There’s Something Of Incredible Value Forming Inside Neptune And Uranus
To twist the great words of Toto, I bless the diamond rains down in Uranus and Neptune.
Compared to our lovely chemical balance on Earth, the Solar System we know and inhabit is wildly different across all nine planets (yes, I’m still clinging onto Pluto). Whether it be Jupiter, Saturn, Neptune and Uranus, these gassy, icy giants are ‘natural laboratories for the physics of matter at extreme temperatures and pressures’.
While it’s unlikely we’ll ever set foot on most of our planetary siblings – you’d literally just fall through Jupiter – efforts to understand what goes on under their clouds is a constant in scientific research. The latest development is startling; diamonds are forever, indeed.
Scientists from the Department of Energy’s SLAC National Accelerator Laboratory used the Linac Coherent Light Source (LCLS) X-ray laser to examine how hydrocarbon would behave under the incredible conditions inside these planets.
Eric Galtier, SLAC scientist and co-author of the study published in Nature Communications, explained in a news release: ‘One set of scattered photons revealed the extreme temperatures and pressures reached in the sample, which mimic those found 10,000 kilometers beneath the surface of Uranus and Neptune.’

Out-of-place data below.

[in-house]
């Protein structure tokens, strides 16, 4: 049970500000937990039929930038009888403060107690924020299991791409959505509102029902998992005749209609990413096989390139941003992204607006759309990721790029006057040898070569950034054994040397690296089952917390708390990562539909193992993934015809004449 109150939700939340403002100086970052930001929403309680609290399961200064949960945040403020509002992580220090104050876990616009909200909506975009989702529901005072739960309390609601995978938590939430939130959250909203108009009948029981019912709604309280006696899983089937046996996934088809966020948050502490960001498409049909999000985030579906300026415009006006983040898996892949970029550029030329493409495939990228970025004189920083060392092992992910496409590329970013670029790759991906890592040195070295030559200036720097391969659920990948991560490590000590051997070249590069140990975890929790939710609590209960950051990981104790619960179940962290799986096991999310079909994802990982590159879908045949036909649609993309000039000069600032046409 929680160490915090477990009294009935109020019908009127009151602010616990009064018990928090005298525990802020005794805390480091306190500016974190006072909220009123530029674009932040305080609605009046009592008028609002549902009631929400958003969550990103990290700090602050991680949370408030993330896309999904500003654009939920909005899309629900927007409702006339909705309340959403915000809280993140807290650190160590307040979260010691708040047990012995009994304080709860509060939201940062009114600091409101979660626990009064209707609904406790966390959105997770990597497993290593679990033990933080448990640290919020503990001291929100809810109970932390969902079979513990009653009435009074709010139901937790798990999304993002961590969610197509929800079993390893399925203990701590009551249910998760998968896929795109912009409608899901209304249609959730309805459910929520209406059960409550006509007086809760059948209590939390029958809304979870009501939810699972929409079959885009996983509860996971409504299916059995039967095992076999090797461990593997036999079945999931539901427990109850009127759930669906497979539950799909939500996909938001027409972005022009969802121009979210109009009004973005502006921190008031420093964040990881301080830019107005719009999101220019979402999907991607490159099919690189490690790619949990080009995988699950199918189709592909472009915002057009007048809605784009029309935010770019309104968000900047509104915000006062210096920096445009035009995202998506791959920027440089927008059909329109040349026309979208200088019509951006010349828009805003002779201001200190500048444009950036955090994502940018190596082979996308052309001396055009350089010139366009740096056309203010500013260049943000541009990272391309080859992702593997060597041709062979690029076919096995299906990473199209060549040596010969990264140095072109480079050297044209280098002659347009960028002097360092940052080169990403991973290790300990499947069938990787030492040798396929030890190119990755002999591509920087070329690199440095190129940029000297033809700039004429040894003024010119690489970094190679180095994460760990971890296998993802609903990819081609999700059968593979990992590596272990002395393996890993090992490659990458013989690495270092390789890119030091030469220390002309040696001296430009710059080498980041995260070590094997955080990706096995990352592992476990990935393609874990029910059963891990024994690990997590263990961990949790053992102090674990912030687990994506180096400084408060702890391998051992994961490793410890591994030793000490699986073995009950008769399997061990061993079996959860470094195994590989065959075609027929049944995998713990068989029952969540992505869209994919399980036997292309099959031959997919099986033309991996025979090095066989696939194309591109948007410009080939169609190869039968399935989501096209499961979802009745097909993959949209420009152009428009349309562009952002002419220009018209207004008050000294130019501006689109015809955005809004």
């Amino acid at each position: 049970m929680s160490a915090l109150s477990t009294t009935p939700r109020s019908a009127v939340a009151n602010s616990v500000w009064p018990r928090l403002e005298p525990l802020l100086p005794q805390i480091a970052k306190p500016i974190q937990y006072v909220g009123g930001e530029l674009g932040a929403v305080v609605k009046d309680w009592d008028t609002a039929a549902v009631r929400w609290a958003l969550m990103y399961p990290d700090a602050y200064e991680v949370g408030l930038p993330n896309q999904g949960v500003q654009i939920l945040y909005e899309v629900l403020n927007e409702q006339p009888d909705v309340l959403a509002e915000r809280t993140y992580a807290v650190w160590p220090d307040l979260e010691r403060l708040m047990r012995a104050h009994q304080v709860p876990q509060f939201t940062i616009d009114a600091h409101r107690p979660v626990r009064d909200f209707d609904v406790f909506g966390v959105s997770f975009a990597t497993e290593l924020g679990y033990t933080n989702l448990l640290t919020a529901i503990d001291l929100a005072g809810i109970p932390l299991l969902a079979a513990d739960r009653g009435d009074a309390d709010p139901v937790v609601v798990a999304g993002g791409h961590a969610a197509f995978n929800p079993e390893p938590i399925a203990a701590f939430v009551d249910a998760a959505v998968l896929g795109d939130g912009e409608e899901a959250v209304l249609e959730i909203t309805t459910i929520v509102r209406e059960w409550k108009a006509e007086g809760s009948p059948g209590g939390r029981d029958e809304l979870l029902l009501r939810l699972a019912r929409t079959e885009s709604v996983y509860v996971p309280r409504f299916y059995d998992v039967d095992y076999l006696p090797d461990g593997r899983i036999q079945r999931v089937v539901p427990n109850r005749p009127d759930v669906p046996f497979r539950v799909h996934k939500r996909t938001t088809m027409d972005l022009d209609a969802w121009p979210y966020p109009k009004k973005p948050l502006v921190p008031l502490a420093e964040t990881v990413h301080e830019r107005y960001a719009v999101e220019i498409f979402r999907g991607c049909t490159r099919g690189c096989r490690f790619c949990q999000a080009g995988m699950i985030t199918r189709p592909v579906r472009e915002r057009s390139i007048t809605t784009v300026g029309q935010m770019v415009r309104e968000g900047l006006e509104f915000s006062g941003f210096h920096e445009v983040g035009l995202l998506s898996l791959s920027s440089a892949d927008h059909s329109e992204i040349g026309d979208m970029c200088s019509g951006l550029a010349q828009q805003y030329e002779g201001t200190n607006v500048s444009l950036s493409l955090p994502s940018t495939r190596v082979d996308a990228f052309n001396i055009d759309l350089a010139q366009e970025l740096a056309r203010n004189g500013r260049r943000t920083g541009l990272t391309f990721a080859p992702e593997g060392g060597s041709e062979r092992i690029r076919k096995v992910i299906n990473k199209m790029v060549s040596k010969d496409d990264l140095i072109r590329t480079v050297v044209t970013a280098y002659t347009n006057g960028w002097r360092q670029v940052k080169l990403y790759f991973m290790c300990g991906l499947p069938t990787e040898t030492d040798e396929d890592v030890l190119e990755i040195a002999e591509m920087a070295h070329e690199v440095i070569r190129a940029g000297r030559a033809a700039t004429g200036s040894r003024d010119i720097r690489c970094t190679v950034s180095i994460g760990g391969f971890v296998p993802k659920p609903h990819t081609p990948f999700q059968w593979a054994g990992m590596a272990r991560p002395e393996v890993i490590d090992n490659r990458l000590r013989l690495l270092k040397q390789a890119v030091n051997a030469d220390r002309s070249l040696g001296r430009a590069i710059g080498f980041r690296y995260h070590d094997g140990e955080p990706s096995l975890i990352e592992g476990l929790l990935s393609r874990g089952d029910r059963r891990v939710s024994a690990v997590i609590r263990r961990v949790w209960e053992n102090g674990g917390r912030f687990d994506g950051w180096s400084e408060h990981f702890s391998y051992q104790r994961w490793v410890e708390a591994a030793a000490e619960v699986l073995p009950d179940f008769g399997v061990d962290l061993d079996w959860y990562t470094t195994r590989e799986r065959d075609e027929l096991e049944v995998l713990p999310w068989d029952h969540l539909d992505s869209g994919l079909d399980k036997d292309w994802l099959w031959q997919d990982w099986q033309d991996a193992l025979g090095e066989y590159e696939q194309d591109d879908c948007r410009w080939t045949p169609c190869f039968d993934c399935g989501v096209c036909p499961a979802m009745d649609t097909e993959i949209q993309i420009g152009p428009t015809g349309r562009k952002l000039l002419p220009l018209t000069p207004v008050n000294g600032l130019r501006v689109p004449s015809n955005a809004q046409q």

He added: ‘The other revealed how the hydrogen and carbon atoms separated in response to these conditions.’ For context, at this point on Neptune, the temperature is sits at around 4,730C.
The researchers found the hot hydrocarbon mixture – discussed as the miscibility of the elements in their interiors – produced clusters of diamonds as opposed to fluid. This means that inside these planets, diamonds may rain down.
Lead author Dr Dominik Kraus, from Helmholtz-Zentrum Dresden-Rossendorf, said: ‘In the case of the ice giants we now know that the carbon almost exclusively forms diamonds when it separates and does not take on a fluid transitional form.’
The laboratory news release explained:
In the case of planets like Neptune and Uranus this means that the formation of diamonds in their interior can trigger an additional energy source. The diamonds are heavier than the matter surrounding them and slowly sink to the core of the planet in a kind of diamond rain. In the process, they rub against their surroundings and generate heat – an important factor for planet models.
Kraus added that using these large, high-energy lasers has provided a new way to ‘study the evolutionary history of planets and planetary systems, as well as supporting experiments towards potential future forms of energy from fusion’.
From here, the team hopes to not only recreate the extreme conditions found deeper within the icy giants, but also those on other planets in our Solar System.
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CreditsSLAC National Accelerator Laboratory and 2 others
SLAC National Accelerator Laboratory
Helmholtz-Zentrum Dresden Rossendorf